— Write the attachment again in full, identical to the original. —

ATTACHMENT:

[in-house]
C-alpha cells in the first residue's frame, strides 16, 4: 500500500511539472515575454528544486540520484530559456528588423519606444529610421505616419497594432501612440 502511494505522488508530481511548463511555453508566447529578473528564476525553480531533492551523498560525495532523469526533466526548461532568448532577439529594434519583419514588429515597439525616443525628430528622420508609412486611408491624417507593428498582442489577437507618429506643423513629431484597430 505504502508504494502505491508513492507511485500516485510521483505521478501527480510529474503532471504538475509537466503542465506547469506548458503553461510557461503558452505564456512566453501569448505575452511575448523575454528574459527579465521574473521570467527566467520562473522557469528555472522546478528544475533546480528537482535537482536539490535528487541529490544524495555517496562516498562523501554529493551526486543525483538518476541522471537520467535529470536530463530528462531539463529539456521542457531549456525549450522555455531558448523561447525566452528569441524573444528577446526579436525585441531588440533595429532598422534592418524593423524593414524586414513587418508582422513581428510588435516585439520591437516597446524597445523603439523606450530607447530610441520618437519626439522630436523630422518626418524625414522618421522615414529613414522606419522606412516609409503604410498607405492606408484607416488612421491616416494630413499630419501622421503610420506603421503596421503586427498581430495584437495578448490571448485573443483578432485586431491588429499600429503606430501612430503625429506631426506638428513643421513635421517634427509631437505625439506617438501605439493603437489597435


[in-house]
C-alpha cells in the first residue's frame, strides 16, 4: 500500500511539472515575454528544486540520484530559456528588423519606444529610421505616419497594432501612440 502511494505522488508530481511548463511555453508566447529578473528564476525553480531533492551523498560525495532523469526533466526548461532568448532577439529594434519583419514588429515597439525616443525628430528622420508609412486611408491624417507593428498582442489577437507618429506643423513629431484597430 505504502508504494502505491508513492507511485500516485510521483505521478501527480510529474503532471504538475509537466503542465506547469506548458503553461510557461503558452505564456512566453501569448505575452511575448523575454528574459527579465521574473521570467527566467520562473522557469528555472522546478528544475533546480528537482535537482536539490535528487541529490544524495555517496562516498562523501554529493551526486543525483538518476541522471537520467535529470536530463530528462531539463529539456521542457531549456525549450522555455531558448523561447525566452528569441524573444528577446526579436525585441531588440533595429532598422534592418524593423524593414524586414513587418508582422513581428510588435516585439520591437516597446524597445523603439523606450530607447530610441520618437519626439522630436523630422518626418524625414522618421522615414529613414522606419522606412516609409503604410498607405492606408484607416488612421491616416494630413499630419501622421503610420506603421503596421503586427498581430495584437495578448490571448485573443483578432485586431491588429499600429503606430501612430503625429506631426506638428513643421513635421517634427509631437505625439506617438501605439493603437489597435